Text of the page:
Kate Bosworth Image by: Max Abadian
When you think of Kate Bosworth, what comes to mind? Almost certainly those eyes, one blue and one hazel, set in a face that’s a photographer’s dream. Then there’s her signature California style. She’s one of those enviable fashion savants who move effortlessly from Coachella to Cannes, generating a million Pins along the way.
And, of course, we can’t have one of these “what we talk about when we talk about Kate Bosworth” moments without bringing up her career—in particular, her defining role in Blue Crush as well as her success in indies like Big Sur or her most recent role in Oscar contender Still Alice.
What you may not know about her is that she’s a whisky-drinking romantic who is passionate about female empowerment, clothes and rock collecting. The 32-year-old is also a hands-on, getting-the-right-shade-of-gold-for-a-stud- obsessed shoe designer who just collaborated with Matisse Footwear on a 10-piece collection.
In a conversation over the phone (occasionally interrupted by her new and naughty Blue Picardy spaniel pup) a few days after our shoot, Bosworth talks about how the designs were inspired by key moments in her life. So let’s take a metaphorical walk in her shoes and see what we can learn….
“The Hoyt” boot
On the surface, these boots are a fairly straightforward homage to Ed Ruscha’s famous Hot Shot print. Bosworth is an avid art collector and counts this Los Angeles-based artist as one of her favourites. On another level, they also reflect Bosworth’s quirky sense of humour.
“I always laugh when people ask me about my high-school style,” she says. “I grew up in small-town New England, where the clothing selections—Patagonia, North Face and L.L. Bean—kind of baffled me. It was never about fashion. It was about battling the harsh winter elements.”
She credits her father, an executive at Ermenegildo Zegna, with instilling an early love for quality. “He would bring me on the train to Manhattan,” she recalls, “and he’d introduce me to different textiles and explain why one material was more expensive than another.”
Fast-forward a few decades and Bosworth is now known for being an actress and a “hot shot” player in the fashion world. She has two Topshop collabs on her resumé, she launched Jewelmint, a jewellery website, in 2010 and last year she came out with Style Thief, a fashion-finder app. Oh, she’s also besties with designer Jason Wu and on a first-name basis with Karl.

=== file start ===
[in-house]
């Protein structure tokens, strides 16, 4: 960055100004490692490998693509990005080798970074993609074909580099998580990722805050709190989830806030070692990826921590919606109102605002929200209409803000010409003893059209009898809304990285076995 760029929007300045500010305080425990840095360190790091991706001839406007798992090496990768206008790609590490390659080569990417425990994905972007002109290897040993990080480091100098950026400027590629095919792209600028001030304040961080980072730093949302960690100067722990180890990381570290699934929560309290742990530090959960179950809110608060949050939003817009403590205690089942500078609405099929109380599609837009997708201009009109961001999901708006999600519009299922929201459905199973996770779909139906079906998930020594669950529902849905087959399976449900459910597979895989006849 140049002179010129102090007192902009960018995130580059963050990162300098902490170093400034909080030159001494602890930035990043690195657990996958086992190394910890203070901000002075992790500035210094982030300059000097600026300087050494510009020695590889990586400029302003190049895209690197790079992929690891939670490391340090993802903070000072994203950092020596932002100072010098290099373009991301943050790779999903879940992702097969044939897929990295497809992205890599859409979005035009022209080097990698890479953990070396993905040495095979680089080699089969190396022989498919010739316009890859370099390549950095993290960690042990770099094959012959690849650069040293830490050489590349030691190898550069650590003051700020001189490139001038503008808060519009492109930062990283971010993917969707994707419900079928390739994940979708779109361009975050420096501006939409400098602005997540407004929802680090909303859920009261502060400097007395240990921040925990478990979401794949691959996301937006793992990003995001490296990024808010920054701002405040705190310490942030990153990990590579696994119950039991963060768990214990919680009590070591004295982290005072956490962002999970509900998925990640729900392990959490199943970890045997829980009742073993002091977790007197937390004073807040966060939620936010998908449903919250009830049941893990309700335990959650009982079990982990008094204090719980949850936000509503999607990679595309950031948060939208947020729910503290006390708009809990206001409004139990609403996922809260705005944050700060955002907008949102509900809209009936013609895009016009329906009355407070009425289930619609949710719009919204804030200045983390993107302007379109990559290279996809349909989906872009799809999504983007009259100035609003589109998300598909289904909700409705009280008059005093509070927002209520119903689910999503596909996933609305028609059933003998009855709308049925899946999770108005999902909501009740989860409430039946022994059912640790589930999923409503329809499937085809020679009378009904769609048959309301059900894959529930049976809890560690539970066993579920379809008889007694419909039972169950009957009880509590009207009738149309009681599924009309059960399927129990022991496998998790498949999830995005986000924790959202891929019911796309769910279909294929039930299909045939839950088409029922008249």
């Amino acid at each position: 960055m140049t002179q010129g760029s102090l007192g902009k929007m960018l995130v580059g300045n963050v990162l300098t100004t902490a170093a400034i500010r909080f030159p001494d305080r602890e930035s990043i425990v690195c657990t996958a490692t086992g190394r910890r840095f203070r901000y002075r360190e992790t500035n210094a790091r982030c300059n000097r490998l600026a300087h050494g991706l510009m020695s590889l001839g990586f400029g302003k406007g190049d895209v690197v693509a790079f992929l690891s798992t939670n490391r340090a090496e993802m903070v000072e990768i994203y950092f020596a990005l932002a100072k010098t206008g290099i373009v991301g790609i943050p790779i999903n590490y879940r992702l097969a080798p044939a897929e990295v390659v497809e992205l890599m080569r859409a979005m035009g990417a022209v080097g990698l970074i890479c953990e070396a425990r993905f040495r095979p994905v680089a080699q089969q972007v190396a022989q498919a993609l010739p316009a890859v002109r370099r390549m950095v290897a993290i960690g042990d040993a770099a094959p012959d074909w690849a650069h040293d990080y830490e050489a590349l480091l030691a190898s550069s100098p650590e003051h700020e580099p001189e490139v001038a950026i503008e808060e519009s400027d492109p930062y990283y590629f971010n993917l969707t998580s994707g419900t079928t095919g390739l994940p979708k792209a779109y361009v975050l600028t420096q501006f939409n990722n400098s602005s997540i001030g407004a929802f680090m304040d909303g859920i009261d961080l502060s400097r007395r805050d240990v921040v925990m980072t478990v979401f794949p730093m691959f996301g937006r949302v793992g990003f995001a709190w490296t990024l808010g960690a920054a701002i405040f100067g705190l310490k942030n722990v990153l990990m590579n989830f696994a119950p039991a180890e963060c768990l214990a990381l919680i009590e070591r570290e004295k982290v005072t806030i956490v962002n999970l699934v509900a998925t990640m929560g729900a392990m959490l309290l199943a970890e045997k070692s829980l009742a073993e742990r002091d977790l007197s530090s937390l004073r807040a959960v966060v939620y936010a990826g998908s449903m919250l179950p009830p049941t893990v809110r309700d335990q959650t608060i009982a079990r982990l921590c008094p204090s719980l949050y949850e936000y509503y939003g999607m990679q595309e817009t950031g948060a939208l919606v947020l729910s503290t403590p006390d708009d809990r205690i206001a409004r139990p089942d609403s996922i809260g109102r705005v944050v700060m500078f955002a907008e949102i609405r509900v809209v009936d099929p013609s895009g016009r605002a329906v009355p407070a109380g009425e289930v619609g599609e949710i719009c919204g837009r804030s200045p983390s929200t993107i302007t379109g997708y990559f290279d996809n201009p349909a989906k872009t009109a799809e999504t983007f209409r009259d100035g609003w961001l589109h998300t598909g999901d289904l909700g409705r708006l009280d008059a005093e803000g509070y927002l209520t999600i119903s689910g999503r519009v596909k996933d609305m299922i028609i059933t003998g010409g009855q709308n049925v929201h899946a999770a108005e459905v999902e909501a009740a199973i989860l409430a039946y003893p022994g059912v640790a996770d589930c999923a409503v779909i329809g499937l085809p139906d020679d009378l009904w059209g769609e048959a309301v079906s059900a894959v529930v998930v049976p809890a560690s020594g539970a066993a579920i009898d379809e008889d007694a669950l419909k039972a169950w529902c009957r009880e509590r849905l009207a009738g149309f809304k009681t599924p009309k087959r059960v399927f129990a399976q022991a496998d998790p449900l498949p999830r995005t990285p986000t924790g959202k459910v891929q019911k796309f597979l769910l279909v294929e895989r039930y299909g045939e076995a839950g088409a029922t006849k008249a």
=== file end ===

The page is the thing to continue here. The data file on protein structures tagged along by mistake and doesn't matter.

One of her favourite memories of the famed Chanel designer is the time he escorted her to the Met Ball in 2008 in a van with a disco ball. “Karl introduced me to everyone and made me feel included,” remembers Bosworth, who describes the designer as “sensitive, sweet and very funny.”
“The greats in this world don’t live to intimidate,” she continues, referencing Julianne Moore, Sigourney Weaver and Alexander Wang. “They’re all incredibly kind.” Bosworth is conscious of extending that same helping hand in her own life. She’s involved with the tween-empowerment charity I Am That Girl and recently started mentoring an up-and-coming jewellery designer.
“Ambyr Childers is just starting out, and I know how daunting that can be,” says Bosworth, adding that she still feels like the new girl at school when she walks onto a film set. “I said to her, ‘I’m a fan, and if I can help you out, I will.’”
“The Dawn” sandal
Of all the parts Bosworth has played, she is probably most known for her role as a teen surfer in 2002’s Blue Crush. “I’m proud of that movie,” she says, calling it the most important moment of her career. “So many women have told me that it empowered them.”
It also inspired her. At the time, Bosworth says, she was only being offered what she calls “typecast roles for a young blond girl.” In the film, she plays a female surfer who challenges stereotypes in a male-dominated sport. Now that she’s in her 30s, Bosworth says, she’s relishing the freedom to choose emotionally demanding roles.
“People talk about the transition that happens for child actors,” says Bosworth (who got her start at 14 in The Horse Whisperer in 1998). “There’s another transition that happens just h around 30. I’m most excited about my career now because I can take what I’ve experienced and translate that into these roles.”